The International Criminal Court announced the opening of an investigation on the “situation” in Northern Uganda. According to the International Federation for Human Rights, “security and protection of victims must guide the Prosecutor’s intervention”. July 2004.
In uncharted waters: seeking justice before the atrocities have stopped
Uganda and the DRC, both full members of the ICC, have recently requested that the ICC investigate atrocities being committed on their territory. These referrals have raised hopes as well as concerns among civil society observers. A comprehensive report by Citizens for Global Solutions, written before the Prosecutor announced that he will officially investigate the crimes in the ICC, analizes the situation of both countries.
The Office of the Prosecutor of the International Criminal Court will officially investigate grave crimes allegedly committed on the territory of the Democratic Republic of Congo (DRC) since 1 July 2002.
Following the referral by Ugandan President Yoweri Museveni of the situation concerning the Lord’s Resistance Army (LRA), ICC prosecutor Luis Moreno Ocampo announced that there is sufficient basis to "start planning for the first investigation" (pdf format).
The Responsibility to Protect populations from genocide, ethnic cleansing, war crimes and crimes against humanity is an international commitment by governments to prevent and react to grave crises, wherever they may occur. In 2005, world leaders agreed, for the first time, that states have a primary responsibility to protect their own populations and that the international community has a responsibility to act when these governments fail to protect the most vulnerable among us. The Responsibility to Protect-Engaging Civil Society (R2PCS) project works to advance Responsibility to Protect (R2P) and to promote concrete policies to better enable governments, regional organizations and the U.N. to protect vulnerable populations.
A study on the inclusion of justice issues in peace agreements concluded between 1980 and August 2006. The report analyses peace processes since 1980 and maps the way in which peace agreements have incorporated mechanisms for dealing with justice issues such as institutional reform, human rights frameworks, trials and amnesties. October 2007 (pdf version).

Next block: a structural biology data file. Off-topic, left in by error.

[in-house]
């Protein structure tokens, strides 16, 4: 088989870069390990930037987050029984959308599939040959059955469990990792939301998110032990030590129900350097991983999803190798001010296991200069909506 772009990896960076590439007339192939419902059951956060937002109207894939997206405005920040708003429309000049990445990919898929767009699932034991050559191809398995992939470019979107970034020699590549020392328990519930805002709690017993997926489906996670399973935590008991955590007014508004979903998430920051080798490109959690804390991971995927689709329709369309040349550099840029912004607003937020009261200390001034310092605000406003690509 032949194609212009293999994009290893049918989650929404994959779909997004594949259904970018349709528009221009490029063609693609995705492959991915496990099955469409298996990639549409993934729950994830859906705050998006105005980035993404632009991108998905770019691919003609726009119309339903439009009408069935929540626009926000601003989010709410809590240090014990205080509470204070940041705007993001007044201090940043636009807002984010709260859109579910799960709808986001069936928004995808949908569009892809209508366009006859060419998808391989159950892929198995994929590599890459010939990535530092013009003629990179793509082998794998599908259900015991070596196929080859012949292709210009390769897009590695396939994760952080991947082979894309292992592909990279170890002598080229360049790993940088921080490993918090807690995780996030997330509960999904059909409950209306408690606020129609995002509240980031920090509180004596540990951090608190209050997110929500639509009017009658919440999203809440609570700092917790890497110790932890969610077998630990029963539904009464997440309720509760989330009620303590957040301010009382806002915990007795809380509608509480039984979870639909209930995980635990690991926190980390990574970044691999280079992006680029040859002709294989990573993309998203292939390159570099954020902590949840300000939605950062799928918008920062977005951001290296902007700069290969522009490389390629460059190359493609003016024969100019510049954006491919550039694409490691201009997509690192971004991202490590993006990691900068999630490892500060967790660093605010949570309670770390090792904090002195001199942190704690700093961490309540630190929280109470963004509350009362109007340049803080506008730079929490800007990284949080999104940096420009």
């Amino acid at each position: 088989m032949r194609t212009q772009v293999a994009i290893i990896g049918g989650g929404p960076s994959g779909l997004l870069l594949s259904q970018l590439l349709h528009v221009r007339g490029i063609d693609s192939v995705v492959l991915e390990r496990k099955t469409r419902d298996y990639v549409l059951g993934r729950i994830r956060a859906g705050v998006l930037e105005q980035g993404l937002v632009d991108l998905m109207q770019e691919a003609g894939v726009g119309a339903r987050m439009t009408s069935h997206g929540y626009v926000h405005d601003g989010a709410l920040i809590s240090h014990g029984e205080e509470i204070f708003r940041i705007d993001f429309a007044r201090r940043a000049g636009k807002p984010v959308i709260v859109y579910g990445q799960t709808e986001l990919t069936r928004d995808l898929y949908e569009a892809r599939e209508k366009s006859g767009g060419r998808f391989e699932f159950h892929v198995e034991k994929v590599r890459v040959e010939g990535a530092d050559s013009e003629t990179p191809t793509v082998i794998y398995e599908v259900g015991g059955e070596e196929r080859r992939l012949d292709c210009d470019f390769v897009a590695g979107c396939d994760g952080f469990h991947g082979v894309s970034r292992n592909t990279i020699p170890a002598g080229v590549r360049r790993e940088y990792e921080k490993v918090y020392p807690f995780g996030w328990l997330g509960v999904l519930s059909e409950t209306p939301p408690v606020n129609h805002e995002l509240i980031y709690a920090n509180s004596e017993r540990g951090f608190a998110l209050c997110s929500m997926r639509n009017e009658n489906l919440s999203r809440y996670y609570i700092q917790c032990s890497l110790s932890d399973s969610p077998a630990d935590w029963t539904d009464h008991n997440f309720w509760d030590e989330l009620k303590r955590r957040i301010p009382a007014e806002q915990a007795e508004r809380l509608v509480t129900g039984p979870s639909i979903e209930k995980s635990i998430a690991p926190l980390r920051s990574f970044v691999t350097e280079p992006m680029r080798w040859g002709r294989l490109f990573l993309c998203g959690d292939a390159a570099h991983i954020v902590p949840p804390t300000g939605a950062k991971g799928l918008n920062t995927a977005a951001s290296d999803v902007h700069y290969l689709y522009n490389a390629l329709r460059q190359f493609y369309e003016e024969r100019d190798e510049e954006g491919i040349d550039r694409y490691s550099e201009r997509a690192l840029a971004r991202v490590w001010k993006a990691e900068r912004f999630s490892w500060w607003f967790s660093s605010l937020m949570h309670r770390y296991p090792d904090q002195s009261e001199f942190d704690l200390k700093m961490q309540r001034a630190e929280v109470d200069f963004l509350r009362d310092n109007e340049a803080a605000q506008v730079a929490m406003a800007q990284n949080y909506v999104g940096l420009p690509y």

On the occasion of its 36th Congress, taking place in Lisbon from 19 to 25 April 2007, the International Federation for Human Rights (FIDH) is launching its "Guide for Victims, their Legal Representatives and NGOs on Victims' Rights before the International Criminal Court". This guide will help victims, their legal representatives and NGOs to use the International Criminal Court and to support victims, at last, to obtain truth, justice and reparations. May 2007.
This unique 861-page book organizes the decisions of the International Criminal Tribunal for the former Yugoslavia by topic, including genocide, crimes against humanity, war crimes, individual criminal responsibility, command responsibility, affirmative defenses, jurisdiction, sentencing, fair trial rights, guilty pleas and appellate review. In selected cases, the book also applies key aspects of the law to the facts of the case. The volume is oriented to practitioners and staff at institutions established to try such crimes -such as the International Criminal Court and the Sierra Leone Special Court. The book will also serve as a tool for academics, nongovernmental organizations working in the field, and students interested in international criminal justice. July 2006.
Eric Stover’s study constitutes an important contribution to the growing literature on international justice and accountability. Written by a scholar with considerable field experience, The Witnesses examines a relatively neglected area of the international judicial process: the role of victims and witnesses who have testified before the International Criminal Tribunal for the Former Yugoslavia (ICTY). Drawing vividly on their testimony, Stover adeptly reveals a hidden side of international tribunals. Best Book in Human Rights Award 2005 from the American Political Science Association. August 2006.